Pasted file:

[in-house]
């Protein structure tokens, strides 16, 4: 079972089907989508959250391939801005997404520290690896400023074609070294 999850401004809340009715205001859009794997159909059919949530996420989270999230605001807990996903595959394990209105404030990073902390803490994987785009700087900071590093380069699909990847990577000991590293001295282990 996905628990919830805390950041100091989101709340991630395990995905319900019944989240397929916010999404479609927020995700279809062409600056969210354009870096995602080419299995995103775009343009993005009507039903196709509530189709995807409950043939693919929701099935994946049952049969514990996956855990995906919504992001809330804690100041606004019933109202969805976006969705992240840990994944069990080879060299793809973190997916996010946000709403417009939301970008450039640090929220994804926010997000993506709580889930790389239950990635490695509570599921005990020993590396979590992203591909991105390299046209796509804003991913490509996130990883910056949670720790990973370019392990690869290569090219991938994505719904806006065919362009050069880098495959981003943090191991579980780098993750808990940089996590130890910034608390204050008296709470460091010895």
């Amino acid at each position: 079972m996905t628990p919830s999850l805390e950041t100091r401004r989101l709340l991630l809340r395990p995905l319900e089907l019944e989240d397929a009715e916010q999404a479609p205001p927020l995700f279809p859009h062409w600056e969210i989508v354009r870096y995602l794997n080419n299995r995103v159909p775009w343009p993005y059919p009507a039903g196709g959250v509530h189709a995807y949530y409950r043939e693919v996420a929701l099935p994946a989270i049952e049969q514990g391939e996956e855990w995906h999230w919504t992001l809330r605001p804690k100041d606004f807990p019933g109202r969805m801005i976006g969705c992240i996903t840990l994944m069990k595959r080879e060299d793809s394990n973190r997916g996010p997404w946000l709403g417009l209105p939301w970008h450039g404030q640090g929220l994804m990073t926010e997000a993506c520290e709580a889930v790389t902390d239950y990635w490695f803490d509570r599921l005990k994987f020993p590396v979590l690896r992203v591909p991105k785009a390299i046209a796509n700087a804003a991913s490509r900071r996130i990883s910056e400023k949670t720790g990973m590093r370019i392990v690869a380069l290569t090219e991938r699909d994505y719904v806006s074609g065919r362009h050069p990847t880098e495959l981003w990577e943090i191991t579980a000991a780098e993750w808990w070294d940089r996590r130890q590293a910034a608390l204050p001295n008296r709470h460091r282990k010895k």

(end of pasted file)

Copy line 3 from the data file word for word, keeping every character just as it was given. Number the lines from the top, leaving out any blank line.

């Amino acid at each position: 079972m996905t628990p919830s999850l805390e950041t100091r401004r989101l709340l991630l809340r395990p995905l319900e089907l019944e989240d397929a009715e916010q999404a479609p205001p927020l995700f279809p859009h062409w600056e969210i989508v354009r870096y995602l794997n080419n299995r995103v159909p775009w343009p993005y059919p009507a039903g196709g959250v509530h189709a995807y949530y409950r043939e693919v996420a929701l099935p994946a989270i049952e049969q514990g391939e996956e855990w995906h999230w919504t992001l809330r605001p804690k100041d606004f807990p019933g109202r969805m801005i976006g969705c992240i996903t840990l994944m069990k595959r080879e060299d793809s394990n973190r997916g996010p997404w946000l709403g417009l209105p939301w970008h450039g404030q640090g929220l994804m990073t926010e997000a993506c520290e709580a889930v790389t902390d239950y990635w490695f803490d509570r599921l005990k994987f020993p590396v979590l690896r992203v591909p991105k785009a390299i046209a796509n700087a804003a991913s490509r900071r996130i990883s910056e400023k949670t720790g990973m590093r370019i392990v690869a380069l290569t090219e991938r699909d994505y719904v806006s074609g065919r362009h050069p990847t880098e495959l981003w990577e943090i191991t579980a000991a780098e993750w808990w070294d940089r996590r130890q590293a910034a608390l204050p001295n008296r709470h460091r282990k010895k």